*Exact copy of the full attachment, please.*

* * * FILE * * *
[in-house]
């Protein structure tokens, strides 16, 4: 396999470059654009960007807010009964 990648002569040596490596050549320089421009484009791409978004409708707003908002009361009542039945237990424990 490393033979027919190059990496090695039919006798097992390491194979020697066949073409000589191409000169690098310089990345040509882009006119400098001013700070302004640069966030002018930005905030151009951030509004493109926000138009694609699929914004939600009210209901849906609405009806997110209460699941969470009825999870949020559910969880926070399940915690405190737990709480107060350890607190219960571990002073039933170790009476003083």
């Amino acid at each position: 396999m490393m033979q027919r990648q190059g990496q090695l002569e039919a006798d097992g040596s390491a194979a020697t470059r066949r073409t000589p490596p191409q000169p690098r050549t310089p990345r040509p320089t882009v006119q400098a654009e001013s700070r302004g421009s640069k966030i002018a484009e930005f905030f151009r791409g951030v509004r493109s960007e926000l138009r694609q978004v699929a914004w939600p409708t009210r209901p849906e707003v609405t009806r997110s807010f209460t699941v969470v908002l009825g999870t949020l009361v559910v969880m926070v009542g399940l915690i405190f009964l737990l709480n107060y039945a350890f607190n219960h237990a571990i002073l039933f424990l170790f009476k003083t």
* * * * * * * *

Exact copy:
[in-house]
């Protein structure tokens, strides 16, 4: 396999470059654009960007807010009964 990648002569040596490596050549320089421009484009791409978004409708707003908002009361009542039945237990424990 490393033979027919190059990496090695039919006798097992390491194979020697066949073409000589191409000169690098310089990345040509882009006119400098001013700070302004640069966030002018930005905030151009951030509004493109926000138009694609699929914004939600009210209901849906609405009806997110209460699941969470009825999870949020559910969880926070399940915690405190737990709480107060350890607190219960571990002073039933170790009476003083």
């Amino acid at each position: 396999m490393m033979q027919r990648q190059g990496q090695l002569e039919a006798d097992g040596s390491a194979a020697t470059r066949r073409t000589p490596p191409q000169p690098r050549t310089p990345r040509p320089t882009v006119q400098a654009e001013s700070r302004g421009s640069k966030i002018a484009e930005f905030f151009r791409g951030v509004r493109s960007e926000l138009r694609q978004v699929a914004w939600p409708t009210r209901p849906e707003v609405t009806r997110s807010f209460t699941v969470v908002l009825g999870t949020l009361v559910v969880m926070v009542g399940l915690i405190f009964l737990l709480n107060y039945a350890f607190n219960h237990a571990i002073l039933f424990l170790f009476k003083t």